Saab-Hawtai Deal Didn't Need Government Interference To Fail

Edward Niedermeyer
by Edward Niedermeyer

When we heard that Saab’s deal with the Chinese automaker Hawtai had fallen through, our initial reaction was a complete lack of surprise. My take was that Saab’s attempts to seek Chinese White Knight from the ranks of that country’s smaller automakers was doomed to fail, as the Chinese government has made it clear that it would like to see its auto industry consolidate. As with all things Chinese, however, I should have consulted more closely with Bertel before writing. Our man in China was quick to point out that the Beijing scuttlebut blamed Saab’s lack of intellectual property, rather than government consolidation rules, was to blame for the collapse of the Saab-Hawtai deal. And sure enough, Automotive News [sub] reports today that

Sweden’s Saab Automobile failed to secure investment from Hawtai Motor Group because of “commercial and economic realities,” not a lack of government approval

And, it turns out that’s the nice way of putting it…

AN [sub]’s reporting on the evolving situation is more than a little confusing, with Hawtai both blaming “commercial realities” for the failure while continuing to insist that

Saab needs help and we strongly believe we are the best partner in this regard

Conflicted feelings much? For help understanding this complex situation, we turn to a Swedish-language report from, which explains that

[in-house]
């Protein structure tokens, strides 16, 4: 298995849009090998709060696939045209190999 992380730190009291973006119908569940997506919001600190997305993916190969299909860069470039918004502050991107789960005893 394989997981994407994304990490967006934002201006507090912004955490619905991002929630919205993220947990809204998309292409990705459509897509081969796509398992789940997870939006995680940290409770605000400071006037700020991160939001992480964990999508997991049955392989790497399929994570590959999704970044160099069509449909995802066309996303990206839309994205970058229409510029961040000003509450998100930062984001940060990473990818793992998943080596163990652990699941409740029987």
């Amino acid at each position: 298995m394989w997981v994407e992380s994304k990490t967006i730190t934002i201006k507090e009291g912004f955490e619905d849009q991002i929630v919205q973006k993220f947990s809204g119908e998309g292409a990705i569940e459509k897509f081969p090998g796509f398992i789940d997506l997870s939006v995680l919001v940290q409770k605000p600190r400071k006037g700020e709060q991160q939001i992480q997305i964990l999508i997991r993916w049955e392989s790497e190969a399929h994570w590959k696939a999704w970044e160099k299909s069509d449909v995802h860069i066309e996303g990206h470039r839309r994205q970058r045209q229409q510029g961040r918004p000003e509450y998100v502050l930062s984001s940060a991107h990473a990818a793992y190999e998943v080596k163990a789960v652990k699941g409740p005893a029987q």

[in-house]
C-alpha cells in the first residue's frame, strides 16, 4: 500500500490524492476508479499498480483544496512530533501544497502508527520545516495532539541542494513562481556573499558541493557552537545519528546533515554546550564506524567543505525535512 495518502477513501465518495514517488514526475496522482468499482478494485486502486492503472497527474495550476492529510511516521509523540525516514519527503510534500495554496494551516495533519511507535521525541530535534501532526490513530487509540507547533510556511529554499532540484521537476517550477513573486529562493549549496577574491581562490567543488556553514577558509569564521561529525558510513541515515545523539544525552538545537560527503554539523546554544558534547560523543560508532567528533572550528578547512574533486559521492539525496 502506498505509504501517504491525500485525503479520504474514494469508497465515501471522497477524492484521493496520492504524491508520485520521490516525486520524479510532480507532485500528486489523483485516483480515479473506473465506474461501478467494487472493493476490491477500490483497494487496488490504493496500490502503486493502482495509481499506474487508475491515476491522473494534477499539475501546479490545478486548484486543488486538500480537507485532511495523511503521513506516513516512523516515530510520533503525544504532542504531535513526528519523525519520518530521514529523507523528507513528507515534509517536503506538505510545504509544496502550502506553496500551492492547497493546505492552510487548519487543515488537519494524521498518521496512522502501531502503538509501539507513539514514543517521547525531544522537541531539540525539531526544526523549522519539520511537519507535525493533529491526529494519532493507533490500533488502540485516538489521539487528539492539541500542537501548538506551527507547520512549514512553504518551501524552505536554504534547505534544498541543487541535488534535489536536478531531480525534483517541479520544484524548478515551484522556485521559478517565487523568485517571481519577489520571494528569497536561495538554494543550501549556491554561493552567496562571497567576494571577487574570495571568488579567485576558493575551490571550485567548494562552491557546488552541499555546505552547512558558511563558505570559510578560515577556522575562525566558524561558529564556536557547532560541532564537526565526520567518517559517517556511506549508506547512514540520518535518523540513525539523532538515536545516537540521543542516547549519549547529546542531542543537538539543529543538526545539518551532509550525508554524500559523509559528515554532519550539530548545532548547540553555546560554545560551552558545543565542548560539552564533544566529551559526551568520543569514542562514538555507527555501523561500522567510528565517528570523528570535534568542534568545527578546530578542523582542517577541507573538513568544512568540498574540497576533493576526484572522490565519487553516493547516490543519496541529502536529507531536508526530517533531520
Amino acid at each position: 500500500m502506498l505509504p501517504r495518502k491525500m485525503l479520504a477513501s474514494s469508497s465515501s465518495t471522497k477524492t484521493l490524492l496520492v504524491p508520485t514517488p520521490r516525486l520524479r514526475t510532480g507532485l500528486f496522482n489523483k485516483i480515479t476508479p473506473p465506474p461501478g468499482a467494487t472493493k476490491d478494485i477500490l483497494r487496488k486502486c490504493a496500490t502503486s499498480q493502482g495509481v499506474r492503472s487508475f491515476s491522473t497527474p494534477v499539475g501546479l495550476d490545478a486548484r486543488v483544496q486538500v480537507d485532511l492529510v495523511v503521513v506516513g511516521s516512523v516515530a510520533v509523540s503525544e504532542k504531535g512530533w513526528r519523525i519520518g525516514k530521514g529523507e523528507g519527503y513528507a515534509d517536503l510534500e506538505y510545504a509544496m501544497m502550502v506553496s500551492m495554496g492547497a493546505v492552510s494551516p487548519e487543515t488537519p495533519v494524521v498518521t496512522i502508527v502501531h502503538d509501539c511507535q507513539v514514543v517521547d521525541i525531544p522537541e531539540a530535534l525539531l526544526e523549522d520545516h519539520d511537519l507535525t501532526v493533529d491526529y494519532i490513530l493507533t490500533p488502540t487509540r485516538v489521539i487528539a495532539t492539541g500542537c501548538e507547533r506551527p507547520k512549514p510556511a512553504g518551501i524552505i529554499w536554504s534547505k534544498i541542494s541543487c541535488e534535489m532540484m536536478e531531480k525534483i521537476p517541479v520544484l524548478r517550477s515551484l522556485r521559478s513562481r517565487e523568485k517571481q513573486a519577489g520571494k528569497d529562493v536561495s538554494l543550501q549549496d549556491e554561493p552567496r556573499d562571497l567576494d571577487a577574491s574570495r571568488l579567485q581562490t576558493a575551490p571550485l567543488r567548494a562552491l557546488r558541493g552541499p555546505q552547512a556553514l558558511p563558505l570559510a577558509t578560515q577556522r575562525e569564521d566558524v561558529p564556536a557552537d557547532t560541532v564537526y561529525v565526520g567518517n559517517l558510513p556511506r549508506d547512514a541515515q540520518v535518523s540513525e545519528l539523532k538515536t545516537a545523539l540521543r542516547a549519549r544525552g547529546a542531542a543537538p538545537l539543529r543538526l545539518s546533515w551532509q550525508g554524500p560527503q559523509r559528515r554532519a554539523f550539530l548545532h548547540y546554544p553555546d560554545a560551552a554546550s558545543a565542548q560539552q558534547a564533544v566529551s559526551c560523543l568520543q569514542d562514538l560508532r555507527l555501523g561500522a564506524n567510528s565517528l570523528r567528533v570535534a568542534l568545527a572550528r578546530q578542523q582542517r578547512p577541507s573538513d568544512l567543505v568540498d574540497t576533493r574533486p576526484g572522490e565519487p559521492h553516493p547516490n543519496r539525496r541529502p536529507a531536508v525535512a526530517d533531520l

After Hawtais delegation visited Saab stationary factory in Trollhättan at the end of last week said they have been aghast at how bad the situation was. They then demanded tough renegotiations with Victor Muller. If not Hawtai and Saab can be agreed before the deadline for the contract expires tomorrow may be over the deal.

According to SvD Näringsliv sources, the agreement between the Dutch Spyker, which owns Saab, and Hawtai only a framework agreement. The agreement that was presented with a bang 3 May is full of exits Hawtai can use if the parties fail to agree.

In short, Saab’s agreement with Hawtai was a preliminary agreement, and having seen the disaster at Trollhättan, Hawtai execs were running away screaming. Saab-Spyker essentially confirmed this reality when CEO Victor Muller had to abandon the launch of the Saab 9-4X in Washington DC, leaving only the following statement with AN [sub]

The transaction with Hawtai was subject to definitive transaction documentation and certain conditions, which included the consent of different stakeholders